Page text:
The gold isn't coming from their mines.
Yep. They must be getting gold
from illegal mines,
like from Tanzania
or DRC and sell it as their own.
Gold laundering.
There's definitely something there.
Dig deeper.
That's the plan.
And Joe?
If this story is as big as you say it is,
you might just have
another front page on your hands.
[tribal drumming music playing]
[ominous music playing]
[in English] Am I a good father?
[Esther] There's no need to
keep thinking about things in the past.
[in Swahili] Come out of here.
It's too dusty.
[in English] Don't keep
the doctor waiting.
The doctor can wait.
What I need to do is,
- deal with this land issue.
- [Esther scoffs]
This thing will kill us.
[male voice in Swahili]
Now, it's like this,
we will all get a
lot of money if we unite.
[overlapping murmuring]
What kind of witchcraft is this?
You want to curse us?
[in Kamba] Is this witchcraft?
[in Swahili] I found this on my land.
All my chickens are dead.
Did I kill them?
[in English] Nonsense.
[in Swahili] We've brought this curse
upon ourselves.
Our forefathers died protecting this land.
And now you want to sell it?
Are your forefathers at this meeting?
Our lives will change if these people
find something in this land.
They will kick us out
and leave us with nothing.
Look at his face.
Three strands of hair on your chin
and you think you are a man?
Who gave you permission to speak
at this council?
This is your son,
and you are selling his birthright.
He has a right to speak.
[in Kamba] What you say cannot help us.
[in Swahili] You make a good point but
we have nothing to offer to our children.
Give us all jobs then.
Yes, give us jobs.
What kind of nonsense is this?
[in English] How dare you
worship the golden calf?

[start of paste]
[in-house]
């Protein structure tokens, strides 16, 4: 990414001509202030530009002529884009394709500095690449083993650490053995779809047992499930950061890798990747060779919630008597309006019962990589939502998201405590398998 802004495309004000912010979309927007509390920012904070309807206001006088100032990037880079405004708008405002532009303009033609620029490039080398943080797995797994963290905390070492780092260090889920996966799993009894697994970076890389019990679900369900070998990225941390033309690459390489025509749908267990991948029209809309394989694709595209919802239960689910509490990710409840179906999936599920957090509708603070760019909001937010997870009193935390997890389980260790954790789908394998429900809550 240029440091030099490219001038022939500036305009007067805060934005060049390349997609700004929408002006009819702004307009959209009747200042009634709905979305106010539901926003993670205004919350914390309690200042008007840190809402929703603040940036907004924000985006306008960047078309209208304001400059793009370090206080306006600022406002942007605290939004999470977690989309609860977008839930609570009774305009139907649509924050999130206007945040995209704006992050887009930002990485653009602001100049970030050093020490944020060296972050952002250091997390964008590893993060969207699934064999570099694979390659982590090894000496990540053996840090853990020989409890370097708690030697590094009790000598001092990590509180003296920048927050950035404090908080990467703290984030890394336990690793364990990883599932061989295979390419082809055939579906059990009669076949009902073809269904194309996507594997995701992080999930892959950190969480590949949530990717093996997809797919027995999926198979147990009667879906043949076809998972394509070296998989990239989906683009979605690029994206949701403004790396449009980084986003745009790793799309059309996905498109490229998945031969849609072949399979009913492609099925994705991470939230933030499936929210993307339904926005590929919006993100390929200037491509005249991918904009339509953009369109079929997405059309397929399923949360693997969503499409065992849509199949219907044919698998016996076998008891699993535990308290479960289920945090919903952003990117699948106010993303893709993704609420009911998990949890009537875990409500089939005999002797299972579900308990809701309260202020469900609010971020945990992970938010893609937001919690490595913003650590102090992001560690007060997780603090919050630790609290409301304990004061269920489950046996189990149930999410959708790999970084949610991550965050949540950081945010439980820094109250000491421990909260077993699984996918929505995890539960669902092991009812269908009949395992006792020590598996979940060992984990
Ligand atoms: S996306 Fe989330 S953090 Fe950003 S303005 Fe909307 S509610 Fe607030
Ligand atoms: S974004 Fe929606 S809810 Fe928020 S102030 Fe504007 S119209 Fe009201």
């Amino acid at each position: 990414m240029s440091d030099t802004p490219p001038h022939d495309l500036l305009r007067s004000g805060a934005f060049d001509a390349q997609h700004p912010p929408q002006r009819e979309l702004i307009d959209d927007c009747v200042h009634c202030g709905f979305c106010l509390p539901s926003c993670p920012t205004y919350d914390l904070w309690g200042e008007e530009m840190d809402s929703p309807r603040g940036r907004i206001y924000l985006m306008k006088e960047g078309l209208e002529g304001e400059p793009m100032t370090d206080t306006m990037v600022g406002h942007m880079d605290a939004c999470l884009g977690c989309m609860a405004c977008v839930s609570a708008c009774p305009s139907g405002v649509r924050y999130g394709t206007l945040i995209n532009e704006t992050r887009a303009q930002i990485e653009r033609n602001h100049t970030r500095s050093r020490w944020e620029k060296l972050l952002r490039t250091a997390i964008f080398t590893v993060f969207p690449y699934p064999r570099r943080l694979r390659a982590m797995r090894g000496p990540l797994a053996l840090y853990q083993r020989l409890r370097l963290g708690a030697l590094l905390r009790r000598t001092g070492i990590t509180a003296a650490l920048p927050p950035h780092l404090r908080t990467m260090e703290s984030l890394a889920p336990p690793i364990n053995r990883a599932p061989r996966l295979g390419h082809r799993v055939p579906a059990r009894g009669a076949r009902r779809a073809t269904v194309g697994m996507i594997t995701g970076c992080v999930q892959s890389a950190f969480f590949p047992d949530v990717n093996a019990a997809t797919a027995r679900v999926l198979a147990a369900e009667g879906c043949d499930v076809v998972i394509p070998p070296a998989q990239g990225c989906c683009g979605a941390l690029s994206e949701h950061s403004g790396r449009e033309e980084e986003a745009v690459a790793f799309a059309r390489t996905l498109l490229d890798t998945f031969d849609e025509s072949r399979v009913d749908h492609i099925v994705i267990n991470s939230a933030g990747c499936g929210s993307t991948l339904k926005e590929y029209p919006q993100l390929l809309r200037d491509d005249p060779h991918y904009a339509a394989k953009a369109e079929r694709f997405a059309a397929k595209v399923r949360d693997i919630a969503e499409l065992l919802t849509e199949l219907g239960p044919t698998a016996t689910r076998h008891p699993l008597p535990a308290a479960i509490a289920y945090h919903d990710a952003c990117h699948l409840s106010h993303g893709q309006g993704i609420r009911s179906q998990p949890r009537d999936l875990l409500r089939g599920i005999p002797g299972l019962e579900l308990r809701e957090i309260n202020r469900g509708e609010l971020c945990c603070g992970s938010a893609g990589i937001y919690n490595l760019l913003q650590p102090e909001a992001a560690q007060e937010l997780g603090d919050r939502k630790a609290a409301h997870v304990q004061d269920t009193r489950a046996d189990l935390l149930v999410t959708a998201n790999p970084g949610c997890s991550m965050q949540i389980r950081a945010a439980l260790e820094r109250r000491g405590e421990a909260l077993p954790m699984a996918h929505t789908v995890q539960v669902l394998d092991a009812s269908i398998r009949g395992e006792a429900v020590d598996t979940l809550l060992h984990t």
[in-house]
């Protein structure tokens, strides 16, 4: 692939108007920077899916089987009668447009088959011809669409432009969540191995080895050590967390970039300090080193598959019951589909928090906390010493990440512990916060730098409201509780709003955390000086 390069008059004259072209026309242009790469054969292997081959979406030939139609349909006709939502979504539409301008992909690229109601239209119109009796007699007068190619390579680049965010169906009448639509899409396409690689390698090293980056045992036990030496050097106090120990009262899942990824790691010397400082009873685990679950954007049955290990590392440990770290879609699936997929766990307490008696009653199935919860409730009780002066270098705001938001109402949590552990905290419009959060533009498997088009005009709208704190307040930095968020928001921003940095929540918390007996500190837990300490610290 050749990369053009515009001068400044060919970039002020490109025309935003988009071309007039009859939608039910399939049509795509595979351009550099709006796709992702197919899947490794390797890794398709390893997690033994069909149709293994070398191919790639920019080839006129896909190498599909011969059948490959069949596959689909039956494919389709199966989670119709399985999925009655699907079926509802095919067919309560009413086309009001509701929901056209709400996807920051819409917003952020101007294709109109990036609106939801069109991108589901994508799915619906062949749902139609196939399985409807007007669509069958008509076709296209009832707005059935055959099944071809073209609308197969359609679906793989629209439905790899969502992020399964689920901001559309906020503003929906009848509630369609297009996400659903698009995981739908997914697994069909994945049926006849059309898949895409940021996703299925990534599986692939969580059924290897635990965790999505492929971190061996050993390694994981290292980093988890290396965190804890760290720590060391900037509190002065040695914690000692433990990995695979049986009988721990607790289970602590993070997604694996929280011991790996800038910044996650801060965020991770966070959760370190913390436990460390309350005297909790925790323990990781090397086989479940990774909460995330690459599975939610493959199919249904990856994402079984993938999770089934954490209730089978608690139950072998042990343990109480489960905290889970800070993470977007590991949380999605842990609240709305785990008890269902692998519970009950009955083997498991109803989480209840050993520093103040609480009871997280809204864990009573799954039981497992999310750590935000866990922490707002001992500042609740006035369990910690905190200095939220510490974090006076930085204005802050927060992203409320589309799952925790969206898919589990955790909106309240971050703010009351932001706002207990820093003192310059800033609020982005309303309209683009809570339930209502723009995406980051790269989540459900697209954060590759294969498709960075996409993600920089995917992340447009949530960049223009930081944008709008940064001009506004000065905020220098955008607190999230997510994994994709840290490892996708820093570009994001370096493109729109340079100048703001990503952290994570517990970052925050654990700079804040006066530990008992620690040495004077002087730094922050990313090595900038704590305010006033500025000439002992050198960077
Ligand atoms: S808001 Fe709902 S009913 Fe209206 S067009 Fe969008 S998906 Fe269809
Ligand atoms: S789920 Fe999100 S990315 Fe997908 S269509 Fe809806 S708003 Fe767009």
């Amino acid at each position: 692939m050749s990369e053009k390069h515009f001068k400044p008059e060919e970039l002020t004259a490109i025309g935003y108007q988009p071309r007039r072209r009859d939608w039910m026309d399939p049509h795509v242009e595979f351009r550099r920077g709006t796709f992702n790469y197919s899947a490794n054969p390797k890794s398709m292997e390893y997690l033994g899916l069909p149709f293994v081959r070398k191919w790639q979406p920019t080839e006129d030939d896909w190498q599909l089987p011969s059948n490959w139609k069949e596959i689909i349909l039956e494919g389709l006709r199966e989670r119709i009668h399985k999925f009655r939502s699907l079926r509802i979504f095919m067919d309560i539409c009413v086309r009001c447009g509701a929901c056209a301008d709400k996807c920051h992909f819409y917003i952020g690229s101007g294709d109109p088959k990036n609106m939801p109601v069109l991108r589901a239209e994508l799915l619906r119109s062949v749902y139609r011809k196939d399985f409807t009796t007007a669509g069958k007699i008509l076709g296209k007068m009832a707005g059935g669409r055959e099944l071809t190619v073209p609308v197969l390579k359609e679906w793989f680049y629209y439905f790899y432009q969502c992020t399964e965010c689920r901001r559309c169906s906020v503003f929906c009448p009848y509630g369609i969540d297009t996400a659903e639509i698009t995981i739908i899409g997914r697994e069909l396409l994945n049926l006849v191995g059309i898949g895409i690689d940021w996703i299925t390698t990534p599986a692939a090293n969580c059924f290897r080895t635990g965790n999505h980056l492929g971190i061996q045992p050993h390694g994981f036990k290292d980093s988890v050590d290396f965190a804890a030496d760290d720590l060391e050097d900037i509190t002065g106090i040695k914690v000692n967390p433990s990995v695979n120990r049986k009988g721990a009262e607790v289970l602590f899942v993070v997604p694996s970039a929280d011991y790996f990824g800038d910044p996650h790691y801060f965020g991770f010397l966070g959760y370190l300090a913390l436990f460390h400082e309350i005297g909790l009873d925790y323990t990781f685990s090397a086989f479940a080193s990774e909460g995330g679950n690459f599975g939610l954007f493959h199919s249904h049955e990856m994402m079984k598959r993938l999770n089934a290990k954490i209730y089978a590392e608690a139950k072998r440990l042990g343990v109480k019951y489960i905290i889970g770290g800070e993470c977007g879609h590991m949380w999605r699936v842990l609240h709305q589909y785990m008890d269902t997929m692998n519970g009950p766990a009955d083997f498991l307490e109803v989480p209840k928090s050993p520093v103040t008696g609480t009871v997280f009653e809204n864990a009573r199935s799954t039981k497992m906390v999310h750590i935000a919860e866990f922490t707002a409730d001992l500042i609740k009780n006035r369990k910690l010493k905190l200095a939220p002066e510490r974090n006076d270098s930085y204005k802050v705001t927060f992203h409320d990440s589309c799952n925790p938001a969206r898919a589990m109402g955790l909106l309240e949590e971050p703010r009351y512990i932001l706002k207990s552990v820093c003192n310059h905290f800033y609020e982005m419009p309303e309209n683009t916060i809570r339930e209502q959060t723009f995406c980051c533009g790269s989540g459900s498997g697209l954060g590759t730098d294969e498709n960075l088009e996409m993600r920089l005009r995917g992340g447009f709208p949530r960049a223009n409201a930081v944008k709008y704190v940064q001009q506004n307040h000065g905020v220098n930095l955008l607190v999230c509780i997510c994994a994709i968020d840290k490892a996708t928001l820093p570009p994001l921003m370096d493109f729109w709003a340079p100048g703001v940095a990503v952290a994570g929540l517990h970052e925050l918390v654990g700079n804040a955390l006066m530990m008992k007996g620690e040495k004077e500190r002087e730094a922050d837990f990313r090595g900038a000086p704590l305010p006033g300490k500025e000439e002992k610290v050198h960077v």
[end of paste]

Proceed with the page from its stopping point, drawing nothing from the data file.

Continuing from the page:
Exodus 32, verse 38:
"When the time comes,
I'll punish them for their sin."
[ominous music playing]
[male voice in Kamba]
Look at this mad man.
[indistinct murmuring]
[pleasant music playing]
[ominous music playing]
- [in English] Madam, we're in trouble!
- Talk.
I told you, you see, I warned you,
I know our mines are dry at the moment,
but this black market thing,
- we can't, we shouldn't
- You're rambling, Isaac.
The consignment,
it didn't arrive at the port.
Impossible. Max ensured its delivery.
And the guy in the ministry
isn't picking our calls.
I'm afraid that if we don't hear
from him in the next few hours,
then the anti-corruption
will be knocking at our doors.
Get logistics on this. Kill any leaks.
[Max] Mobutu!
[in Swahili] Treating our guest well?
[Mobutu] He's okay.
How are you, Ali?
[Ali] Same as yesterday.
[Max] Eish! Mobutu.
I told you. Not so rough.
I want my gold.
[Ali] These guys don't joke around.
[Mobutu] So we're the jokers?
[Max] Mobutu, relax.
I thought we were friends?
Why test our friendship?
You don't understand.
Get him down.
- [in English] Where's my gold?
- I'm working on it.
Careful, Max. I'm not one to cry
over spilt husbands.
[in Swahili] It shouldn't be like that.
It shouldn't be like that.
It shouldn't be like that.
[Max in English]
I'll ask you one last time,
where is my gold?
[Ali in Swahili] I already told you
[in English] Fuck! [screams]
[sobbing in Swahili] Man, man.
[phone rings]
How is my favorite Swiss?
Do you know
how much I hate waiting, my dear?
Where's my gold?
There was a slight hiccup.
This isn't like you, Vivienne.
I'm working on it.
I'm empty-handed.
And I look like an asshole.
We've been in this business
a long time, Roberto.
Just give me 24 hours.
Straightening this out
is coming with a cost,
and trust me,
it will not be out of my percentage.
I'll take the hit.
[ominous music playing]
- [in Swahili] What's wrong?
- Where are you going?
[Silas] This isn't your mother's house.
Go back to work.
Josiah has found something.
Like what?
Come and show me.
What have you found? Give it to me.
I found something.
Tony, pull me out. Pull me!
Josiah. Josiah.
Pull him out.
Josiah, Josiah.
- [in Kamba] Are you okay? Huh?
- Mmm.
[in English] Who found this?
Uh, I we did.
Great performance.
But no impact!
I am not selling my land.
[in Kamba] Musa, tell him.
Mwalimu. Um
[in English] What Musa is trying to say
is that we will be fools
if we do not take these big opportunities.
Then get land and sell!
You know, I don't know why
you insist to stay in this dump!
This land?
Our mother is buried here.
You look like you're
just about to join her.
My ghost will guard the land.
Even if I do.
[Titus in Kamba] We will see.
[in English] Musa, let's go.
[thoughtful music playing]
[in English] Hello?
Are you okay? [breathing deeply]
You are late.
Lessons begin at 8:30,
not 8:31, not 8:32.
What do we learn from
Ken Saro-Wiwa's
"Africa Kills Her Sun"?
That the main character was killed.
Was his sacrifice worthwhile?
Uncle, it's me. It's Akisa.
Are those all?
Yes, it's everything.
Don't leave anything behind.
Not a napkin, not a receipt. Understand?
[paper shredding]
- [Skype ringtone]